series eCAADe
email njshih@mail.ntust.edu.tw
last changed 2002/09/09 17:19

_id 49a6
authors He, J., Tsou, J.-Y. and Lam, S.
year 2002
title Potential of Using a GIS-based Natural Visual Landscape Evaluation Tool in Large-scale Urban Planning - A Comparative Study in Dongshan New Town
source Connecting the Real and the Virtual - design e-ducation [20th eCAADe Conference Proceedings / ISBN 0-9541183-0-8] Warsaw (Poland) 18-20 September 2002, pp. 478-487
summary Natural visual landscape is under deterioration due to improper construction and planning in modern development of China. One of the main reasons is the feebleness in planning supporting methodology and technology in respect for natural visual landscape. In such supporting information, landscape evaluation always acts as a significant component. Especially in comprehensive planning, it is the only approach to access visual value distribution in large-scale region. In this paper, we present a GISbased natural visual landscape evaluation tool through a case study. By an integrated rating statistics function of this tool, visual quality of natural landscape is quantified through analysis in visibility, landuse, and visual resource quality. Then we make comprehensive planning strategies based on this scientific supporting tool. Furthermore, we discuss the potential of this tool by comparing these strategies with schemes of the same project conducted through traditional planning module. This comparative study reveals the efficiency and effectiveness of the tool as well as its implementation in large-scale comprehensive urban planning.
series eCAADe
email hejie@cuhk.edu.hk
last changed 2002/09/09 17:19

_id 3439
authors Paranandi, M. and Sarawgi, T.
year 2002
title Virtual Reality on Architecture: Enabling Possibilities
source CAADRIA 2002 [Proceedings of the 7th International Conference on Computer Aided Architectural Design Research in Asia / ISBN 983-2473-42-X] Cyberjaya (Malaysia) 18–20 April 2002, pp. 309-316
summary This paper examines the potential of Virtual Reality (VR) technologies for architectural applications. There has been a great deal of anticipation for its implications for architecture since Ivan Sutherland's first VR system in the 60's. The term VR was formalized and became popular in the main stream in the late 80's and became an industry by the late 90's. Although it has found good applications in Medicine, Flight Simulation, and Video Game Industry, its effect on architecture remains imperceptible. In the work that we review, we found that the success of VR in architecture has primarily been in the passive and exploratory applications. We also note that at the present time, the cost of VR systems is directly proportionate to the level of photorealism and immersion. We contend that photorealistic visualization and total immersion are not absolute prerequisites for making most design decisions. Hence, through this paper we bring to light the inherent promise of VR technology and the potential impact it could have with its current limitations, on the way we conventionally think and design our built environment pushing it beyond space and time constraints.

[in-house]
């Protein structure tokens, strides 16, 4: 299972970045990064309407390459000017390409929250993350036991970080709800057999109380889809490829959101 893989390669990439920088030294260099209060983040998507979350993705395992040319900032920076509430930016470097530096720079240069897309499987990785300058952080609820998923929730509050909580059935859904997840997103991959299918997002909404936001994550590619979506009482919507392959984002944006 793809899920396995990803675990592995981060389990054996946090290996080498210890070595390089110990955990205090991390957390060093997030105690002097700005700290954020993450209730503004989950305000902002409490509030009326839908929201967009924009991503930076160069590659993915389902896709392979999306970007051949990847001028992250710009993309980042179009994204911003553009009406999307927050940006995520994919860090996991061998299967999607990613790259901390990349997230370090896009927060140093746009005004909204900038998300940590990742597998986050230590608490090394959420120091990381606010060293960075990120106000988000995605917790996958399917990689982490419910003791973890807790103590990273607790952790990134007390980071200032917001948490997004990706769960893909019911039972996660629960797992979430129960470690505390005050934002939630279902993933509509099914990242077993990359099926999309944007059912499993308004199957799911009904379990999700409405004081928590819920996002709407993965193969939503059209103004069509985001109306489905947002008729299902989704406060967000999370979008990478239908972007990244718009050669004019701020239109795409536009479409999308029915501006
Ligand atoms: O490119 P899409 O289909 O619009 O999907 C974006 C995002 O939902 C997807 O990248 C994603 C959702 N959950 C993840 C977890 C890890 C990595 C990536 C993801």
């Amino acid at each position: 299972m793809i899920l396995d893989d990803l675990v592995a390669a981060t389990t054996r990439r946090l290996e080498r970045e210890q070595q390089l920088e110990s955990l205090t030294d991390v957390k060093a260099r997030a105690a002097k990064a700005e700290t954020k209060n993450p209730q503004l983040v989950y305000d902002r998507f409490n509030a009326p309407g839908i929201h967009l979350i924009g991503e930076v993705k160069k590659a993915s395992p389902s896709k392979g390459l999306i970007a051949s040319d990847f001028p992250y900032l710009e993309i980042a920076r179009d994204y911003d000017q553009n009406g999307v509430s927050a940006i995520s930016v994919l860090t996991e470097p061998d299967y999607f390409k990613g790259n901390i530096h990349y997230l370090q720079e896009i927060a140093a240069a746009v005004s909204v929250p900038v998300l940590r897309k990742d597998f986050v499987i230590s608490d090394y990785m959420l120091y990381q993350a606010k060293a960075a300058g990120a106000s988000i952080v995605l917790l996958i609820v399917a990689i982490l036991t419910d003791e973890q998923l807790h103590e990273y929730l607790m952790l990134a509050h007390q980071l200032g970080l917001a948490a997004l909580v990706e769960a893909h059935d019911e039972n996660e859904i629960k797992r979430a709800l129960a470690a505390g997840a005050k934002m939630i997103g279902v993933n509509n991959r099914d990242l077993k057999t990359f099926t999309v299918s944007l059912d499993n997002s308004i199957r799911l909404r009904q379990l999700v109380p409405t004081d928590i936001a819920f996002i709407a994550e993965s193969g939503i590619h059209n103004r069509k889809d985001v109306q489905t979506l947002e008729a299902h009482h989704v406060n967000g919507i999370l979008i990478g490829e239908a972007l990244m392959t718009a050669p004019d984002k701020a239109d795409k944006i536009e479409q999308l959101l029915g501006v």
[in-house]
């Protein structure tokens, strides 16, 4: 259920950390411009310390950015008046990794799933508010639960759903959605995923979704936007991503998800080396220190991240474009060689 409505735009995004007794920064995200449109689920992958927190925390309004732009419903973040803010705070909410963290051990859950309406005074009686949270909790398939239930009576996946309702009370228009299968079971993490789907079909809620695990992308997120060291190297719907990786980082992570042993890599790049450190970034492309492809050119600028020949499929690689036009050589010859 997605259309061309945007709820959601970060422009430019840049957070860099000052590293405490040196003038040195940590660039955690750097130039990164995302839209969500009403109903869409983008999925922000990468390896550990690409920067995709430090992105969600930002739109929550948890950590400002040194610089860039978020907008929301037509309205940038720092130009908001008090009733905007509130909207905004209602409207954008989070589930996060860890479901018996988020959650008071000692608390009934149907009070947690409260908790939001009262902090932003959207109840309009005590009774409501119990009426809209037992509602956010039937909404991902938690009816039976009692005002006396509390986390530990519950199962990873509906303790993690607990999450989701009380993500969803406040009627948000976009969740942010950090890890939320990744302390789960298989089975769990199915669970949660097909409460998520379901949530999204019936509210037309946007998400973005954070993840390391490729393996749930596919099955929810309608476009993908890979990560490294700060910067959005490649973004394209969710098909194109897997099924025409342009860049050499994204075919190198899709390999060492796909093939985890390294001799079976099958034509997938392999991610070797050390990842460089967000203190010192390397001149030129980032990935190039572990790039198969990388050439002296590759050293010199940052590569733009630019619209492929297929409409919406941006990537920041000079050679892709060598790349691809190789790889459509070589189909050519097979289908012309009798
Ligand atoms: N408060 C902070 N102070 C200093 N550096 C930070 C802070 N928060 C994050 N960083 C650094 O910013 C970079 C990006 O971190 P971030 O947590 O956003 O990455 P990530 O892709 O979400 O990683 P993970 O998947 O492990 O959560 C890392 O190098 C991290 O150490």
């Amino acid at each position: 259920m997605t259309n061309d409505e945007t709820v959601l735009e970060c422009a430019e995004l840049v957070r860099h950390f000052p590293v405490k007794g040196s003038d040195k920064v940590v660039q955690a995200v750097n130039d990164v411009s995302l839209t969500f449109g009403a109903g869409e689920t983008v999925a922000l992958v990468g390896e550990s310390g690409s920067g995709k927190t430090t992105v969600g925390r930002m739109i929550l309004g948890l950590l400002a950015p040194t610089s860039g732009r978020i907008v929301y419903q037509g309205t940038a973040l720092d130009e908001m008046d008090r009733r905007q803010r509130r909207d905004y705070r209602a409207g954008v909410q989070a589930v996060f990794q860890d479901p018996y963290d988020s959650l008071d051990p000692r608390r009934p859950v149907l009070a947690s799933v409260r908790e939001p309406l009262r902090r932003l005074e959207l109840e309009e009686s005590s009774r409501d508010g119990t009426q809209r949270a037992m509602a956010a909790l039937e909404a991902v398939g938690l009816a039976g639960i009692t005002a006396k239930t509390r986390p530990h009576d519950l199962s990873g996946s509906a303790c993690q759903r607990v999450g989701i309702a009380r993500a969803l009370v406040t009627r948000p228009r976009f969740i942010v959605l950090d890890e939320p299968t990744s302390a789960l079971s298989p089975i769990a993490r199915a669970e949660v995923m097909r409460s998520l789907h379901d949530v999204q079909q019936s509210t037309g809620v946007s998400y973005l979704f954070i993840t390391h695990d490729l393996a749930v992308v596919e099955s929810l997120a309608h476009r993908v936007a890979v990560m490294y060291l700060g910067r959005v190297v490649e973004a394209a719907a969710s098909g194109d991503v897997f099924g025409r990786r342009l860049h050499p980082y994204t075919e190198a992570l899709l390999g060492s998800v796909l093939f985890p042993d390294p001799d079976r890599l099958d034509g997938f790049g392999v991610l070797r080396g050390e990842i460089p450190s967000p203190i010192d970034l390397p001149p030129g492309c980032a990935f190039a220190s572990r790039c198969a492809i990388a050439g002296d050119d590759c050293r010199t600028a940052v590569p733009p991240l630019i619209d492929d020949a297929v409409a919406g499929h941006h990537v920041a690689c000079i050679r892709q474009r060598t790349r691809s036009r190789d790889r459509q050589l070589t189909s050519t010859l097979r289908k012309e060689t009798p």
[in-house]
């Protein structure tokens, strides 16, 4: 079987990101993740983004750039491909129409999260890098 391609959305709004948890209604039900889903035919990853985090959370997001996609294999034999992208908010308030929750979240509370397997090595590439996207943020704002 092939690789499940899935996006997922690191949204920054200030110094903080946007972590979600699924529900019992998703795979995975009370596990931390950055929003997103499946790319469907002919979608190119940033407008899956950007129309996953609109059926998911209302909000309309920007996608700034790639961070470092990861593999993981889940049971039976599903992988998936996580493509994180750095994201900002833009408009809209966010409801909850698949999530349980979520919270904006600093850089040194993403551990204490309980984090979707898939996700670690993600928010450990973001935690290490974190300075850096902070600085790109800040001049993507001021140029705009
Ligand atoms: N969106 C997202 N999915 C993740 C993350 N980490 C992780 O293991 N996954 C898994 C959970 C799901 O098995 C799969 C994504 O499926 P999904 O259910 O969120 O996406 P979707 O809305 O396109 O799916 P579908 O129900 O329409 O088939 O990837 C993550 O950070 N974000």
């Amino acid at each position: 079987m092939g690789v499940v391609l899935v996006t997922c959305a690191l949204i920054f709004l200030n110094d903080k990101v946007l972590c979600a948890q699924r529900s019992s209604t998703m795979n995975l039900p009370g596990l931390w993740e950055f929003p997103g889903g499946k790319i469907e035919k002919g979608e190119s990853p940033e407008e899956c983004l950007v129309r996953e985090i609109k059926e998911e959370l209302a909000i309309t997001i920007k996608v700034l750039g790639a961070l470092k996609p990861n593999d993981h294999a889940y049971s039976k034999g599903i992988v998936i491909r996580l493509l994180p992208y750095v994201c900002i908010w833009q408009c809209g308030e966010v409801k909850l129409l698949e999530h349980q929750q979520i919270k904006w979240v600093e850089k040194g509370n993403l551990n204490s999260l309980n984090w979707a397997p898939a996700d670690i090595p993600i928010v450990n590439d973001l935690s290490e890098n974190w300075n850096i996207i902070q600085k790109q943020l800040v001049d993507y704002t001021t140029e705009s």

series CAADRIA
email paranam@muohio.edu
last changed 2002/04/25 17:26

_id b2f6
authors Schira, Gretchen
year 2002
title Analysis of Digital Image Properties and Human Preference
source Thresholds - Design, Research, Education and Practice, in the Space Between the Physical and the Virtual [Proceedings of the 2002 Annual Conference of the Association for Computer Aided Design In Architecture / ISBN 1-880250-11-X] Pomona (California) 24-27 October 2002, pp. 413-422
summary The three studies summarized in this paper present evidence that aesthetic preference for visualsurface texture is closely correlated with spatial frequency and orientation. The stimuli used were digitalversions of real environments, in the sense that they originated in photographs of real surfaces.Correlations are significant, and robust, and they were not effected by identifiability of the images.Theoretically, this points to the possibility that aesthetic preferences for objects in the builtenvironment—‘virtual’ and ‘real’—are not exclusively devoted to culture, memory and association, aspost-modern discourse would dictate. Although more work needs to be done, it nevertheless points tothe potential that preference for digital/virtual as well as real architectural environments be consideredthe visual stimuli to which human beings are neurologically tuned. Digital technology provides themeans to implement such research, and computer simulations of ‘real’ environments will be the firstapplication. With an ability to adapt aesthetically to the changing human condition, the importantquestions are how should one adapt such surfaces and under what criteria or under what influence arethe adaptations made?
series ACADIA
email g.schira@bk.tudelft.nl
last changed 2003/05/16 17:23

_id 18dd
authors Sjöström, Calle
year 2002
title Non-Visual Haptic Interaction Design - Guidelines and Applications
source Lund Institute of Technology, School of Architecture